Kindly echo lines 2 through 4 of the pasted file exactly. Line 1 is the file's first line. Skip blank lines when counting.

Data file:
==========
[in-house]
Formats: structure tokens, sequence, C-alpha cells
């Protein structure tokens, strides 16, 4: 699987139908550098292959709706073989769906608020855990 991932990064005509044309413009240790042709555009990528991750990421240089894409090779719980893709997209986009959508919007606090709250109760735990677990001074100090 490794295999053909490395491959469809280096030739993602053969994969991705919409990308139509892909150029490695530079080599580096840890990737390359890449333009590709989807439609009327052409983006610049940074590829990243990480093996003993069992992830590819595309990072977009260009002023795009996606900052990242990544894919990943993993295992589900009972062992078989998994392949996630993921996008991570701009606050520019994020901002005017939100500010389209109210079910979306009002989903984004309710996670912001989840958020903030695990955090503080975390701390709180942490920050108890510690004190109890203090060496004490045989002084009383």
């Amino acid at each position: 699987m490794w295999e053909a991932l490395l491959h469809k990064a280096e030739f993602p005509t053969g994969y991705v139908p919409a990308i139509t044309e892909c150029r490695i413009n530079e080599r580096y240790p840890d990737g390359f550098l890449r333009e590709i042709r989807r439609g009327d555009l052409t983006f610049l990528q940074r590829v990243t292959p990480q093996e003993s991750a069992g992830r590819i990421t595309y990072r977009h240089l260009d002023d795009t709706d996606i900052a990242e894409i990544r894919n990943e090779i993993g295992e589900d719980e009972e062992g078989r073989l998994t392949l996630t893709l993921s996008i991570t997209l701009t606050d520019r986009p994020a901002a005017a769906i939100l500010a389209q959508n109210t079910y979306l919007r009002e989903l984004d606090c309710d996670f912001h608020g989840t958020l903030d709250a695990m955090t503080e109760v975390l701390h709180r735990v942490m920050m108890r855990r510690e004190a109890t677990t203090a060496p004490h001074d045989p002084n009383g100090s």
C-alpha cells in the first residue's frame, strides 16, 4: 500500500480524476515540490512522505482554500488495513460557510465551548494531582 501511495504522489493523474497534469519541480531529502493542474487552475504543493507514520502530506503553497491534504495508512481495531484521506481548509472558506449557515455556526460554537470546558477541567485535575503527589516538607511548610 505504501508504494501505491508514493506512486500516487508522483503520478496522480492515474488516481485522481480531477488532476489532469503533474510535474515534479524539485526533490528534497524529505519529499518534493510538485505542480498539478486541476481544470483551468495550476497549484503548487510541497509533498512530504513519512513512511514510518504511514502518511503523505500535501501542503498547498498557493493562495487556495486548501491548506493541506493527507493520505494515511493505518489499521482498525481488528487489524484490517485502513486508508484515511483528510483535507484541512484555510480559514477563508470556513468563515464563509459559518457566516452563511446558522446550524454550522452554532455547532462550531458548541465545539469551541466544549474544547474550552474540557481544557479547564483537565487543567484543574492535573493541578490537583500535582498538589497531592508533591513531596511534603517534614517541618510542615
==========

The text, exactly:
Formats: structure tokens, sequence, C-alpha cells
């Protein structure tokens, strides 16, 4: 699987139908550098292959709706073989769906608020855990 991932990064005509044309413009240790042709555009990528991750990421240089894409090779719980893709997209986009959508919007606090709250109760735990677990001074100090 490794295999053909490395491959469809280096030739993602053969994969991705919409990308139509892909150029490695530079080599580096840890990737390359890449333009590709989807439609009327052409983006610049940074590829990243990480093996003993069992992830590819595309990072977009260009002023795009996606900052990242990544894919990943993993295992589900009972062992078989998994392949996630993921996008991570701009606050520019994020901002005017939100500010389209109210079910979306009002989903984004309710996670912001989840958020903030695990955090503080975390701390709180942490920050108890510690004190109890203090060496004490045989002084009383």
């Amino acid at each position: 699987m490794w295999e053909a991932l490395l491959h469809k990064a280096e030739f993602p005509t053969g994969y991705v139908p919409a990308i139509t044309e892909c150029r490695i413009n530079e080599r580096y240790p840890d990737g390359f550098l890449r333009e590709i042709r989807r439609g009327d555009l052409t983006f610049l990528q940074r590829v990243t292959p990480q093996e003993s991750a069992g992830r590819i990421t595309y990072r977009h240089l260009d002023d795009t709706d996606i900052a990242e894409i990544r894919n990943e090779i993993g295992e589900d719980e009972e062992g078989r073989l998994t392949l996630t893709l993921s996008i991570t997209l701009t606050d520019r986009p994020a901002a005017a769906i939100l500010a389209q959508n109210t079910y979306l919007r009002e989903l984004d606090c309710d996670f912001h608020g989840t958020l903030d709250a695990m955090t503080e109760v975390l701390h709180r735990v942490m920050m108890r855990r510690e004190a109890t677990t203090a060496p004490h001074d045989p002084n009383g100090s």